Shaun White trained for the 2010 and 2014 Olympics on private halfpipes built for him by sponsors, away from prying eyes in Silverton, Colo., and Perisher, Australia.
White will not keep that tradition going for PyeongChang 2018.
“You would train on your own because you don’t want to just give someone a blueprint of how to do a trick,” White said recently in between New York City media appearances. “As I’ve gotten older, the motivation to be there in the silence to get it done is not what it used to be. You need other things to change in your outlook and attitude.”
White, who at 30 is older than any previous U.S. Olympic halfpipe snowboarder, plans to do the bulk of his training at his home mountain in Mammoth Mountain, Calif.
He’s going for a fourth Olympics and a third halfpipe gold medal. The much-talked-about storyline will be White trying to make amends for Sochi, where he crashed in one run and finished fourth.
In the early days of his career, White’s family would drive six hours to Mammoth every Friday in their 1964 Econoline van, nicknamed “Big Mo.” White became part owner of Mammoth a little over one year ago.
Training at Mammoth, White has said people have stood on the edge of the halfpipe trying to get selfies while he’s flying above the 22-foot walls.
“It’s like Jeff Gordon trying to practice driving in the streets, or shooting free throws at the local court,” White said. “Most of the time, I like when people are around, because it builds the energy.”
White will still have private sessions at Mammoth. They will increase as the Olympics get closer. In that sense, it will not be too different than four and eight years ago. Plus, the Mammoth pipe was rebuilt by Frank Wells, who also designed the Silverton and Perisher pipes.
When White does train with other riders, they will often be women. He mentioned fellow Mammoth native Chloe Kim and fellow Burton-sponsored Olympic champion Kelly Clark.
“She’s not particularly a threat to me,” White joked of the 16-year-old Kim, who has drawn comparisons to White for her precociousness.
White gradually improved this season, working his way into form following left ankle surgery last fall. He was 11th at Winter X Games — his worst finish there since 2000 — but then finished first, second and first in his last three events.
He peaked at the finale, the U.S. Open in Vail, Colo. White landed a cab double cork 1440 and a double McTwist 1260 in one run for the first time, according to The Associated Press.
That run was enough to beat Australian Scotty James, who had won X Games and the Olympic test event the previous two months, topping fields that included White both times. James is viewed as White’s top challenger at the moment.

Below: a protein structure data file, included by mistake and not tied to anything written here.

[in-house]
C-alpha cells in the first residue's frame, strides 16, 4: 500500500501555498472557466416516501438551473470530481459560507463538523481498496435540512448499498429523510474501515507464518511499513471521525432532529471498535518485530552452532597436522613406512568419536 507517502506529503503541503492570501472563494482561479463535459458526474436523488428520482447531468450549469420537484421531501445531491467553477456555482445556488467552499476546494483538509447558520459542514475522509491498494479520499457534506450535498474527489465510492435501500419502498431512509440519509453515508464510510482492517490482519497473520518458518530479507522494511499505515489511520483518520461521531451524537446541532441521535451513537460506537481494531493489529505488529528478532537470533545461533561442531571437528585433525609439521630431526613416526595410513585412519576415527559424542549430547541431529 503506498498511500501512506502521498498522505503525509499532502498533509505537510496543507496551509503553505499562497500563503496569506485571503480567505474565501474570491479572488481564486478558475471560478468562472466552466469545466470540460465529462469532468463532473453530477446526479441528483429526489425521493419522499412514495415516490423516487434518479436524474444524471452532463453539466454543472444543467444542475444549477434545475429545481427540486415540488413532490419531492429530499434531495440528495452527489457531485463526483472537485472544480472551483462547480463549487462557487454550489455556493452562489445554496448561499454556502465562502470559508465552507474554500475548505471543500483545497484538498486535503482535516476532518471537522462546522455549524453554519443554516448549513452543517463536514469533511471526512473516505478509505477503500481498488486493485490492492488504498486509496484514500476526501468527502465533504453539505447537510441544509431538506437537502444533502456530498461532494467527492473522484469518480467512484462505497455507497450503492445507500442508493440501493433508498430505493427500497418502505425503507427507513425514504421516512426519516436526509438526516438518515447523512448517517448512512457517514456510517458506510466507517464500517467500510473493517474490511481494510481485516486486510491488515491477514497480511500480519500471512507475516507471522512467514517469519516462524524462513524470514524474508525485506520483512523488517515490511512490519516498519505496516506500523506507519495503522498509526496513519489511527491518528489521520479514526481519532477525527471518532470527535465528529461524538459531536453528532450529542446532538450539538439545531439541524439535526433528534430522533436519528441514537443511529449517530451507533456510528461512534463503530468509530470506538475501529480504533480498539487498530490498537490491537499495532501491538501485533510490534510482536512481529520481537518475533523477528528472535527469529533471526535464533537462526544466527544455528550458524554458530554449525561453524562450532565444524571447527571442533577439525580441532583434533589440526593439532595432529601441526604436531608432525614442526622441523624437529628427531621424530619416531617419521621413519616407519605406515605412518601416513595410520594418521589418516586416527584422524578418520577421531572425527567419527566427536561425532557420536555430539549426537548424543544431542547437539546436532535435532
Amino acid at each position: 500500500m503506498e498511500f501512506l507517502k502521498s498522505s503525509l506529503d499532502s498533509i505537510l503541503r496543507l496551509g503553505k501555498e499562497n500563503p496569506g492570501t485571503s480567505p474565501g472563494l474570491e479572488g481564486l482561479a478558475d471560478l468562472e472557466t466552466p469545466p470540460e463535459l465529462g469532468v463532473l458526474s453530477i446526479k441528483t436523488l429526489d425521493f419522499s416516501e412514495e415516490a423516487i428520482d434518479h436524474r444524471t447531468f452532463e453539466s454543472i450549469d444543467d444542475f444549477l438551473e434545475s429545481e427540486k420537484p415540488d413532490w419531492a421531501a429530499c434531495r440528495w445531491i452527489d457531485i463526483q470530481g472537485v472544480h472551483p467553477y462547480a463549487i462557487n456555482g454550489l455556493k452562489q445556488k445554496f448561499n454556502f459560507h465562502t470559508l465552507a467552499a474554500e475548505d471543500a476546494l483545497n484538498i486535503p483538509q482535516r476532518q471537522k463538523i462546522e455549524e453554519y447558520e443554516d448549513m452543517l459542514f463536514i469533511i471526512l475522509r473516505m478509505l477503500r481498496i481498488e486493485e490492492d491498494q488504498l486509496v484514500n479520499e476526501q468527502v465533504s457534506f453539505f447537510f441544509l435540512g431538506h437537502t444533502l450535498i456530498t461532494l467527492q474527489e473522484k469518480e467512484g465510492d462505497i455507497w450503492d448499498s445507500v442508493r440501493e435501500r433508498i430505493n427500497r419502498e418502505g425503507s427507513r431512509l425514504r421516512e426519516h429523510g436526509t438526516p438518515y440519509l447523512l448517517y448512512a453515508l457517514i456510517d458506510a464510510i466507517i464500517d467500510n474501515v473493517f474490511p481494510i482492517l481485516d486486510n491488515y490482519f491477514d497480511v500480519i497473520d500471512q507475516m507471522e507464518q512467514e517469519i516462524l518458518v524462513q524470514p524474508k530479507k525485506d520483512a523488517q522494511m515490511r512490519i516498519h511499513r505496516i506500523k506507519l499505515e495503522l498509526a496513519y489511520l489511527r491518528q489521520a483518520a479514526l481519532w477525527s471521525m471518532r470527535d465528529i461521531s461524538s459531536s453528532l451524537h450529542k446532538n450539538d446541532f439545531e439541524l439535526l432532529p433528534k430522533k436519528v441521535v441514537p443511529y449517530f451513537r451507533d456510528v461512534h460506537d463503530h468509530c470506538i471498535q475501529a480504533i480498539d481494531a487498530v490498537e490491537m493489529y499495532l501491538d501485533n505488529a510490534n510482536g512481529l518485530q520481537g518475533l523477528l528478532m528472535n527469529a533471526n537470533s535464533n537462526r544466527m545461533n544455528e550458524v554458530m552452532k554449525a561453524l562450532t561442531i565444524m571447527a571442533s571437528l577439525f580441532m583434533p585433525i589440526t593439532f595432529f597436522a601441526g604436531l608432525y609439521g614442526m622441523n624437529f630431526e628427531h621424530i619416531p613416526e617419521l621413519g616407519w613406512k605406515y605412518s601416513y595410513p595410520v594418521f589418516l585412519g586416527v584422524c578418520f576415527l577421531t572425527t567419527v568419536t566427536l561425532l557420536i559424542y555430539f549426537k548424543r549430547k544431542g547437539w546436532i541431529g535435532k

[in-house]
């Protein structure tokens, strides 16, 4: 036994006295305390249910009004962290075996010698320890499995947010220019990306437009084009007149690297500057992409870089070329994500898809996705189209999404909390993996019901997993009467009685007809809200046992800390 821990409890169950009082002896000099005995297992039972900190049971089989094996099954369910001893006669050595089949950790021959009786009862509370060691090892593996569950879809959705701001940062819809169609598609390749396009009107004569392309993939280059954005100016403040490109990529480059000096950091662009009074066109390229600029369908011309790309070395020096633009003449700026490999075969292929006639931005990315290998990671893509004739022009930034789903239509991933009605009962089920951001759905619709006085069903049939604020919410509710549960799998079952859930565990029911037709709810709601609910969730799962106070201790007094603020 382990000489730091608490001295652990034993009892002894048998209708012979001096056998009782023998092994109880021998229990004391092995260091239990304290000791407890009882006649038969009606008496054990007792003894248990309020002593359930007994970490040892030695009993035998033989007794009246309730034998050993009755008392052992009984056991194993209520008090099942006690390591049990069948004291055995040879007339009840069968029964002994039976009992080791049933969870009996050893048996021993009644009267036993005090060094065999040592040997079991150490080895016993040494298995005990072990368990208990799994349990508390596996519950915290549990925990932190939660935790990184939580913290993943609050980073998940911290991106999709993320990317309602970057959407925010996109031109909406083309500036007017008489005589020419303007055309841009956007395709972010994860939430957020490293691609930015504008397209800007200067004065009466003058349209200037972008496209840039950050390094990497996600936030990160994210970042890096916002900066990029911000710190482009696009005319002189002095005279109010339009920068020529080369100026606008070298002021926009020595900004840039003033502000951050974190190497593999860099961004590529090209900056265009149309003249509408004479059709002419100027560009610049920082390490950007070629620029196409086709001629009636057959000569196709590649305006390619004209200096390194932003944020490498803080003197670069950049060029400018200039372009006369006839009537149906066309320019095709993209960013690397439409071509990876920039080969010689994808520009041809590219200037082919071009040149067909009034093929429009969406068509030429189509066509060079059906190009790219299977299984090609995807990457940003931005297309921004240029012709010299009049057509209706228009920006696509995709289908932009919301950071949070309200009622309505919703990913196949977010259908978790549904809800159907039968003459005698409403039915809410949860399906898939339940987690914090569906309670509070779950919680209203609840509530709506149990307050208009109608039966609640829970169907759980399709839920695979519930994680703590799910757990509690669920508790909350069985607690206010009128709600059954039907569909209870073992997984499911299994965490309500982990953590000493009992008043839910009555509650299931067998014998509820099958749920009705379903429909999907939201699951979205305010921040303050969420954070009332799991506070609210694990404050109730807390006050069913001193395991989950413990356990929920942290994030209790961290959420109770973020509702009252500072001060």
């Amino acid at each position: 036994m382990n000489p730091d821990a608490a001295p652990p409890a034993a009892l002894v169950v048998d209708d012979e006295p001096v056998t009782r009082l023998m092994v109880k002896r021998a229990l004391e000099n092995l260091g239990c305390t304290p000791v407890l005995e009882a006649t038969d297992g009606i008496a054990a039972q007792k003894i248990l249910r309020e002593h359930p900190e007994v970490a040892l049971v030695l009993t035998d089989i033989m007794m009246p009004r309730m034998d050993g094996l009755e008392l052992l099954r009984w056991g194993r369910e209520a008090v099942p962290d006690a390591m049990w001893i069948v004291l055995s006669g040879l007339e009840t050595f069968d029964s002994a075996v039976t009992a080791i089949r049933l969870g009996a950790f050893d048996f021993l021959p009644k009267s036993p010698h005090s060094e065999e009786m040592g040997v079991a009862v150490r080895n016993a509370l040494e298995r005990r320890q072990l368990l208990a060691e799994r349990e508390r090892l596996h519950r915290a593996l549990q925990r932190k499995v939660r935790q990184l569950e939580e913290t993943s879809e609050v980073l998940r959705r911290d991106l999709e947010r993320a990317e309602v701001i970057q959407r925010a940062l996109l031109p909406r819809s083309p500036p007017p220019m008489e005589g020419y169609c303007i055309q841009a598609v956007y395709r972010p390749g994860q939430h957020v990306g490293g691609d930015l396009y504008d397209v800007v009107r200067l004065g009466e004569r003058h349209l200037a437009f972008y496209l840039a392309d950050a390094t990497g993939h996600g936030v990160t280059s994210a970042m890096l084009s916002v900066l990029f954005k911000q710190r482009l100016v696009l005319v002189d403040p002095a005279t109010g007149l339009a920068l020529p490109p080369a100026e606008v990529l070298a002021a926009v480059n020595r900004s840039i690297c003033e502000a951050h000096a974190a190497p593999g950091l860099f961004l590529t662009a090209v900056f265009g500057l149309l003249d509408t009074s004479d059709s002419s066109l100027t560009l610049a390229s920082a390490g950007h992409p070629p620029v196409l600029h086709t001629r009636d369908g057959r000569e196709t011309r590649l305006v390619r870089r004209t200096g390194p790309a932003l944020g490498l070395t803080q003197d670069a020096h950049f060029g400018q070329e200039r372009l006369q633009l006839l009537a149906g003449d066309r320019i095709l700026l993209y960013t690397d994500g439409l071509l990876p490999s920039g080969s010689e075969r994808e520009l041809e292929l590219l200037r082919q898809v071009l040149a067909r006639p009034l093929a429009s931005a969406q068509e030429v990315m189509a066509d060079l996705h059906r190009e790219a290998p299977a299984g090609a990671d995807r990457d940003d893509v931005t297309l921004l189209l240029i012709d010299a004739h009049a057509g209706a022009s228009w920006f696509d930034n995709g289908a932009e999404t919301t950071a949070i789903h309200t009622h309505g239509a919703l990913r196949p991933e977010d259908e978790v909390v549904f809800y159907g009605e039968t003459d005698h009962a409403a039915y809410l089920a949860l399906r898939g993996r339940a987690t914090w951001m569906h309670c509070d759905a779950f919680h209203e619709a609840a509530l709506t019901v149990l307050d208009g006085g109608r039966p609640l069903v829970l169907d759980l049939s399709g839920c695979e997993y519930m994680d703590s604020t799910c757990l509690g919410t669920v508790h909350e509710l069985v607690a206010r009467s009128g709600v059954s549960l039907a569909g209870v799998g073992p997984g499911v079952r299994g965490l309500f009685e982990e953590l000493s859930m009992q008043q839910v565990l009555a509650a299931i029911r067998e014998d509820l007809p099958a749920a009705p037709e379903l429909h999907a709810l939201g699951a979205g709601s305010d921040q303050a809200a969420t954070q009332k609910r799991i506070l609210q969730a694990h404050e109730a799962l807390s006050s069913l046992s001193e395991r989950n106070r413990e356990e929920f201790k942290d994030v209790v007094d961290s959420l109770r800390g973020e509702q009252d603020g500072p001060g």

“No dissing to Scotty or anybody, but Scotty won those events with the run I did at Vancouver in 2010,” said White, who unlike James attempted a double cork 1440 at X Games, but fell. “That’s awesome, he’s kind of doing it his own way and he’s doing it big and confident and smooth. It’s tough when you show up to the contest and it’s like, if I did that run, they know I can do that run, I did it in 2010, so I don’t think I would have gotten a great score for it. I have to go here [raises his hand higher]. And that’s fine, because I feel like it’s going to push me to that place, but at times it is very challenging when you’re expected to do something. It’s not really looking at the whole field of what’s happening, it’s like they know you and they expect something. And that’s kind of like the shoes I live in.”
White believed he and James were even at the Olympic test event. Judges scored James a 96 and White a 95.
“I need to win without a seed of doubt,” White said. “That’s what that run was all about in the [U.S.] Open. For me, I had to get that run, and it was over.”
White yearns for such situations, which simply can’t be replicated training alone.
That brought to mind a training run in Calgary this past season. White was riding in the bitter cold, struggling with the YOLO Flip 1440, when he saw six children approaching the halfpipe.
“Hey are you Shaun White?” they asked him.
White confirmed and said, “If you guys cheer, I’ll do a really cool trick for you.”
“It built a pressure scenario for me,” White said later, showing the video on his phone. “And I crushed it. That was the best I landed it the whole night.”
As far as 1440s go, both of White’s biggest rivals suffered major crashes in March.
Swiss Iouri Podladtchikov, the 2014 Olympic champion who invented the YOLO Flip 1440, tore his ACL at the world championships.
Japan’s Ayumu Hirano, the 2014 Olympic silver medalist, fell at the U.S. Open. White believed Hirano lacerated his liver and suffered a concussion, though Japanese media reported liver and MCL damage.
Canadian slopestyle star Mark McMorris suffered a life-threatening crash in March as well.
White said all of their injuries have weighed on his mind, though he plans to keep riding beyond PyeongChang. The risks and ups and downs are part of this sport.
White is familiar from his own experiences, especially in the last four years. And from this past season, coming back from the ankle surgery and X Games struggles to land the best run of his career.
“If I would have walked in, just kind of breezed through every event, maybe I wouldn’t have had the motivation I’m feeling now,” White said. “Maybe I might be like, oh, I got it in the bag. And you don’t ever want to feel that way until it’s the day of.”
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